(5) the judgment has been satisfied, released, or discharged, or a prior judgment upon which it is based has been reversed or otherwise vacated, or it is no longer equitable that the judgment should have prospective application; or

(6) any other reason justifying relief from the operation of the judgment.

A motion under Rule 60(b) must be made "within a reasonable time" and "for reasons (1), (2) and (3) not more than one year after the date of notice of the judgment or orders as defined in Civil Rule 58.1(c)."13

In the current case, Powell sought relief under Rules 60(b)(4) ("the judgment is void"); (b)(5) ("it is no longer equitable that the judgment should have prospective application"); and (b)(6) (the catchall provision). Powell did not seek relief under Rule 60(b)(1), (b)(2), or (b)(3), and he expressly acknowledged that any claims under those subsections would fall outside the one-year deadline and would not be timely.

The superior court denied Powell's Rule 60(b) motion, primarily on the ground that Powell was misusing Rule 60(b) as a "substitute for the appeal he never perfected." The court also addressed and rejected each of the three subsections Powell had relied on, ruling that the original judgment was not void, that the original judgment did not have prospective application, and that the equities did not weigh in favor of granting Powell relief under the catchall provision.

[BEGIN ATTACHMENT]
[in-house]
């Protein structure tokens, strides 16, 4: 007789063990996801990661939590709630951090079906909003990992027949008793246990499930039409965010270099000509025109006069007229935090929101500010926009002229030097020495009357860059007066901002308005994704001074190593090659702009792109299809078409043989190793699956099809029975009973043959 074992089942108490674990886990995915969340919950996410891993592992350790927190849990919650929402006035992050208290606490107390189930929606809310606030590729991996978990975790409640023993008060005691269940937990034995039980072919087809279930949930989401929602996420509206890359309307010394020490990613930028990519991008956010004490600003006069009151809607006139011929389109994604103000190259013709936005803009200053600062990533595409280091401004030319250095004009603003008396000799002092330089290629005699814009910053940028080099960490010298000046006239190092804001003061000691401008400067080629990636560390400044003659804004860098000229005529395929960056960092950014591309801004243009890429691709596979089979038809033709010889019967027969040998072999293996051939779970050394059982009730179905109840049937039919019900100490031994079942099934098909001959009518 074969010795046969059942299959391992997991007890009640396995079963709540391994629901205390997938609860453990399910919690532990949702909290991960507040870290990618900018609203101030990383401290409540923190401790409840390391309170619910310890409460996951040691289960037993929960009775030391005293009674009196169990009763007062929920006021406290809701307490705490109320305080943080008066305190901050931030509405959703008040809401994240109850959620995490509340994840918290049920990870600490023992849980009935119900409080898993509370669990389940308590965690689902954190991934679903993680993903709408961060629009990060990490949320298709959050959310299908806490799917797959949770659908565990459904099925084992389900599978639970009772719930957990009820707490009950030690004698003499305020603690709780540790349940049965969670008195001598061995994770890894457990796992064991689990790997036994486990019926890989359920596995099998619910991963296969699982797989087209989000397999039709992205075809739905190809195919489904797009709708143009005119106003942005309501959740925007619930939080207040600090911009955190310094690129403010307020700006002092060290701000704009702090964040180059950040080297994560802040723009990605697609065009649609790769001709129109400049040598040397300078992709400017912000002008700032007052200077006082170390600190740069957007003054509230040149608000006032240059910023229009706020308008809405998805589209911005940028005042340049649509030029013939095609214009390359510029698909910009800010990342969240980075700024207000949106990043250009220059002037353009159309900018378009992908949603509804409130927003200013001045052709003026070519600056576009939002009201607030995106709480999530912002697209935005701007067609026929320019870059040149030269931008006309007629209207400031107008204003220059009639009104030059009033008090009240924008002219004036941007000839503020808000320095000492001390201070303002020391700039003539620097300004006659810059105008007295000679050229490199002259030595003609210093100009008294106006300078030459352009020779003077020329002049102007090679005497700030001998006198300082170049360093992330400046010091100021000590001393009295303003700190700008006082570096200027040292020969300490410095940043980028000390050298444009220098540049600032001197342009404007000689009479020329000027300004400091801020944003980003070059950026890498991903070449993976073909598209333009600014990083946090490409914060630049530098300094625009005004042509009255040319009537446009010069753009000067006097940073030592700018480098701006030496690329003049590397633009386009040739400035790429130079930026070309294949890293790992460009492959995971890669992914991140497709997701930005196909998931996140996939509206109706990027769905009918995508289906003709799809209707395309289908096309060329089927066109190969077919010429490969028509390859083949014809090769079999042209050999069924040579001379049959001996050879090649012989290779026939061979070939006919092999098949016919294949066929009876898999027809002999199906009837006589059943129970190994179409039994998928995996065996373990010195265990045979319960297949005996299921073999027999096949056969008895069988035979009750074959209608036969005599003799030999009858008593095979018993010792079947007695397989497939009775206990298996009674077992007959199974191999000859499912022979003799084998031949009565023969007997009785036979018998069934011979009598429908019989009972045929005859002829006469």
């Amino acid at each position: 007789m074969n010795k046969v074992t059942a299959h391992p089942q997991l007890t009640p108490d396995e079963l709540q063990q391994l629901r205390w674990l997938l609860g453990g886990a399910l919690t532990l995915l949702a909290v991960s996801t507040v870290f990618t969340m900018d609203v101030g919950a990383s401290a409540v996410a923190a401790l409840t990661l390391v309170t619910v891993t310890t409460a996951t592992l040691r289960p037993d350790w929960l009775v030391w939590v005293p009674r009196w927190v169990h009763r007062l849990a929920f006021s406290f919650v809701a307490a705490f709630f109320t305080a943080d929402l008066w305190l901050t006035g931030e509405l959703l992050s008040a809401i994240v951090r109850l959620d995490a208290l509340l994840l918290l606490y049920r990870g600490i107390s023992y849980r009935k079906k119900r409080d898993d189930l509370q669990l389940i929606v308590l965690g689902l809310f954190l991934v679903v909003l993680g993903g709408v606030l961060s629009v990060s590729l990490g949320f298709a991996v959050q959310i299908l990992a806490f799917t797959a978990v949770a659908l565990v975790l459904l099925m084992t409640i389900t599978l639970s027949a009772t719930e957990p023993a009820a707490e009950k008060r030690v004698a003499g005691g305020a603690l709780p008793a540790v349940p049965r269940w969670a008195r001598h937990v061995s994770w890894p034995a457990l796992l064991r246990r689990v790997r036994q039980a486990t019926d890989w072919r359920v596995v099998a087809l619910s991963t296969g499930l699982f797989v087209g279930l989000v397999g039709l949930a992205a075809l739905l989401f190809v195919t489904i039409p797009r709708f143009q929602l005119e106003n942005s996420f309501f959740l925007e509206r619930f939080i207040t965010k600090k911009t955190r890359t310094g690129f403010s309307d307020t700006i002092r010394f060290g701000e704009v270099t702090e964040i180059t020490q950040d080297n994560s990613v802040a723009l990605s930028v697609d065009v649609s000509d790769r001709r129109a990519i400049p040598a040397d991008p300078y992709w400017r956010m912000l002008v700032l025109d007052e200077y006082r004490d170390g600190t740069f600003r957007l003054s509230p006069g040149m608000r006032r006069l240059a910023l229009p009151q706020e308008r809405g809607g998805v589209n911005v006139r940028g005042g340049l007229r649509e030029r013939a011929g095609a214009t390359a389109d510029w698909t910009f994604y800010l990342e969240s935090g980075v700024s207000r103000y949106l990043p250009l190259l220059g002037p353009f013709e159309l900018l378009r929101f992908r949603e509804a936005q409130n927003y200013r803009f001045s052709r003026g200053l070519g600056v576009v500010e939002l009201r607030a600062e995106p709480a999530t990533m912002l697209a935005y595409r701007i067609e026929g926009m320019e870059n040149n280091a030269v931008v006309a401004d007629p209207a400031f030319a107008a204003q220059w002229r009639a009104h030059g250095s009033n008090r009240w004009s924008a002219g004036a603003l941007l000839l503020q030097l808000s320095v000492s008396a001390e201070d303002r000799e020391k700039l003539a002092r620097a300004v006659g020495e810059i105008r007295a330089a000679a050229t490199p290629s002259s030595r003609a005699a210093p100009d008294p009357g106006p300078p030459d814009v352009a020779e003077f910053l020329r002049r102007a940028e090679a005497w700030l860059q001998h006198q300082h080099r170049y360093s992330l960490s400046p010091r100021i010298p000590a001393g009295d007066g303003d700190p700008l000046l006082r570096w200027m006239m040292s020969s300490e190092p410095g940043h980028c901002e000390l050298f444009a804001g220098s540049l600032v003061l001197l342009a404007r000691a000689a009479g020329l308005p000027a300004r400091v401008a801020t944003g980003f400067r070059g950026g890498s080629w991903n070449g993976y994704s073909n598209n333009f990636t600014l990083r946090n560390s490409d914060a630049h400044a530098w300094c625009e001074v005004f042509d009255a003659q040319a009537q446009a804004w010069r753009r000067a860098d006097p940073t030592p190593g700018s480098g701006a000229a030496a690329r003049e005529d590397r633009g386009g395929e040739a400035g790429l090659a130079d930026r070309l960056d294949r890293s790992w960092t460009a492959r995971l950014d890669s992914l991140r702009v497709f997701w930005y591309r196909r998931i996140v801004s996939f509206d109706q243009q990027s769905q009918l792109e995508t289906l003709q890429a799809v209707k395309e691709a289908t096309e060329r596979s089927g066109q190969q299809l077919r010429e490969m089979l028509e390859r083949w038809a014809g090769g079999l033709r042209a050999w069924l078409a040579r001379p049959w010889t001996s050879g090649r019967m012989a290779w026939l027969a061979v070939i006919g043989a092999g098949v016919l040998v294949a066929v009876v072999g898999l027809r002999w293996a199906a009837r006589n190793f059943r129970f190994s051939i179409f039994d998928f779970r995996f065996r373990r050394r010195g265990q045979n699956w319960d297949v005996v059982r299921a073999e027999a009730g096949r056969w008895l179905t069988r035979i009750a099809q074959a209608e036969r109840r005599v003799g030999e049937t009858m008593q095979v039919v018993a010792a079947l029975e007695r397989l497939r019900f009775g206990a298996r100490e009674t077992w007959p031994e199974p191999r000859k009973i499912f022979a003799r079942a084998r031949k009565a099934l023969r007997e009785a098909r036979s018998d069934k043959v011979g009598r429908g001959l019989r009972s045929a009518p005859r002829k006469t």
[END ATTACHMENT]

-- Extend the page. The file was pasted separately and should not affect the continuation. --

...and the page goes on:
This appeal followed.

Alaska Civil Rule 60(b) and post-conviction relief litigation

In McLaughlin v. State, this Court held that a defendant could not use a Civil Rule 60(b) motion to circumvent the applicable statute of limitations on post-conviction relief applications (as laid out in AS 12.72.020).14 Our decision in McLaughlin is sometimes misread as standing for the proposition that a defendant can never file a Rule 60(b) motion in a post-conviction relief case. But this is too expansive a reading of McLaughlin.

Alaska Statute 12.72.010 and Alaska Criminal Rule 35.1 govern post-conviction relief litigation under Alaska law. CriminalRule35.1(g) provides, in relevant part, that "[a]ll rules and statutes applicable in civil proceedings . . . are available to the parties except that Alaska Rule of Civil Procedure Rule 26(a)(1)-(4) [defining procedures for mandatory disclosures] does not apply to post-conviction relief proceedings." Thus, as a general matter, Civil Rule 60(b) motions can be filed in post-conviction relief proceedings.

However, their role is limited. In McLaughlin, the defendant tried to use a Rule 60(b) motion to initiate litigation of post-conviction relief claims that would otherwise have been time-barred.15 We held that this use was foreclosed by AS 12.72 and Criminal Rule 35.1, which were intended to be the sole means of collaterally attacking a criminal conviction.16

As Judge Mannheimer noted in his concurrence in McLaughlin, other...